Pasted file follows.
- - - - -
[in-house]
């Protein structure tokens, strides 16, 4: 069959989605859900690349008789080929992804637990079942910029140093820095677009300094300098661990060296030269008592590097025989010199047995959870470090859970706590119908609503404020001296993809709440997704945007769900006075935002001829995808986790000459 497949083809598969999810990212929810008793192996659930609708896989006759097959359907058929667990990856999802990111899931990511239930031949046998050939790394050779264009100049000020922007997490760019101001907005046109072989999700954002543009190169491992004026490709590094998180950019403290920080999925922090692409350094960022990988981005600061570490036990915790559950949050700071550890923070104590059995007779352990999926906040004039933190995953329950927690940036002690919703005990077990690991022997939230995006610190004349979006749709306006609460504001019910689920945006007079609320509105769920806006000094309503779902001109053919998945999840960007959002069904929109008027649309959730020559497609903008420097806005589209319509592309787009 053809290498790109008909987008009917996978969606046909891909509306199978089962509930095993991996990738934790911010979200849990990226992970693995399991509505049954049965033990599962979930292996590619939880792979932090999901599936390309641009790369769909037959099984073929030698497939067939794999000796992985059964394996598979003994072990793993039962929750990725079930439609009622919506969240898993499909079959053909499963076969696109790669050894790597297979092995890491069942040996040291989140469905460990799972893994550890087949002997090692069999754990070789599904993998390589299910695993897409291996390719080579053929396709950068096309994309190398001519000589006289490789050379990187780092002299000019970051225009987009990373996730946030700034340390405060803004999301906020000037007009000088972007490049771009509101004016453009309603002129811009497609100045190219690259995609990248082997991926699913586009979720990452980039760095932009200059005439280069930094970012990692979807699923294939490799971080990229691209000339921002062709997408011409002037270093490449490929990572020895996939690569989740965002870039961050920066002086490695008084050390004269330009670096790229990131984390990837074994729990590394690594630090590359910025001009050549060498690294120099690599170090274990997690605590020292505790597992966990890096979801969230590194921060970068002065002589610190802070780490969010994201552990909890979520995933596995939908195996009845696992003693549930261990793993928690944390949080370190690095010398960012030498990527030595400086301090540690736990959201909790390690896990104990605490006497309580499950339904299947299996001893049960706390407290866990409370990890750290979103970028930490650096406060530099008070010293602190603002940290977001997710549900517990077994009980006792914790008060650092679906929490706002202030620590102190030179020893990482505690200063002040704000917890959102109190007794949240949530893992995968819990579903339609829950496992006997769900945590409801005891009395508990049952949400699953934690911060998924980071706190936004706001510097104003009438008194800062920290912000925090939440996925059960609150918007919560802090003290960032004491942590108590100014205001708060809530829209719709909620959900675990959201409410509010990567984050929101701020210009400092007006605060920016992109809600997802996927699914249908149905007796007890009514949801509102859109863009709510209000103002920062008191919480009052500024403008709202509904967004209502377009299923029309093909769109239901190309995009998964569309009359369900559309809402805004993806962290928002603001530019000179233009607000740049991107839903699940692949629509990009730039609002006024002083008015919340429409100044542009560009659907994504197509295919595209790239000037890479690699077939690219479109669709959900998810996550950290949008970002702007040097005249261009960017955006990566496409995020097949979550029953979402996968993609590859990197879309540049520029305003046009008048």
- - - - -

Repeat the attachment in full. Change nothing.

[in-house]
């Protein structure tokens, strides 16, 4: 069959989605859900690349008789080929992804637990079942910029140093820095677009300094300098661990060296030269008592590097025989010199047995959870470090859970706590119908609503404020001296993809709440997704945007769900006075935002001829995808986790000459 497949083809598969999810990212929810008793192996659930609708896989006759097959359907058929667990990856999802990111899931990511239930031949046998050939790394050779264009100049000020922007997490760019101001907005046109072989999700954002543009190169491992004026490709590094998180950019403290920080999925922090692409350094960022990988981005600061570490036990915790559950949050700071550890923070104590059995007779352990999926906040004039933190995953329950927690940036002690919703005990077990690991022997939230995006610190004349979006749709306006609460504001019910689920945006007079609320509105769920806006000094309503779902001109053919998945999840960007959002069904929109008027649309959730020559497609903008420097806005589209319509592309787009 053809290498790109008909987008009917996978969606046909891909509306199978089962509930095993991996990738934790911010979200849990990226992970693995399991509505049954049965033990599962979930292996590619939880792979932090999901599936390309641009790369769909037959099984073929030698497939067939794999000796992985059964394996598979003994072990793993039962929750990725079930439609009622919506969240898993499909079959053909499963076969696109790669050894790597297979092995890491069942040996040291989140469905460990799972893994550890087949002997090692069999754990070789599904993998390589299910695993897409291996390719080579053929396709950068096309994309190398001519000589006289490789050379990187780092002299000019970051225009987009990373996730946030700034340390405060803004999301906020000037007009000088972007490049771009509101004016453009309603002129811009497609100045190219690259995609990248082997991926699913586009979720990452980039760095932009200059005439280069930094970012990692979807699923294939490799971080990229691209000339921002062709997408011409002037270093490449490929990572020895996939690569989740965002870039961050920066002086490695008084050390004269330009670096790229990131984390990837074994729990590394690594630090590359910025001009050549060498690294120099690599170090274990997690605590020292505790597992966990890096979801969230590194921060970068002065002589610190802070780490969010994201552990909890979520995933596995939908195996009845696992003693549930261990793993928690944390949080370190690095010398960012030498990527030595400086301090540690736990959201909790390690896990104990605490006497309580499950339904299947299996001893049960706390407290866990409370990890750290979103970028930490650096406060530099008070010293602190603002940290977001997710549900517990077994009980006792914790008060650092679906929490706002202030620590102190030179020893990482505690200063002040704000917890959102109190007794949240949530893992995968819990579903339609829950496992006997769900945590409801005891009395508990049952949400699953934690911060998924980071706190936004706001510097104003009438008194800062920290912000925090939440996925059960609150918007919560802090003290960032004491942590108590100014205001708060809530829209719709909620959900675990959201409410509010990567984050929101701020210009400092007006605060920016992109809600997802996927699914249908149905007796007890009514949801509102859109863009709510209000103002920062008191919480009052500024403008709202509904967004209502377009299923029309093909769109239901190309995009998964569309009359369900559309809402805004993806962290928002603001530019000179233009607000740049991107839903699940692949629509990009730039609002006024002083008015919340429409100044542009560009659907994504197509295919595209790239000037890479690699077939690219479109669709959900998810996550950290949008970002702007040097005249261009960017955006990566496409995020097949979550029953979402996968993609590859990197879309540049520029305003046009008048």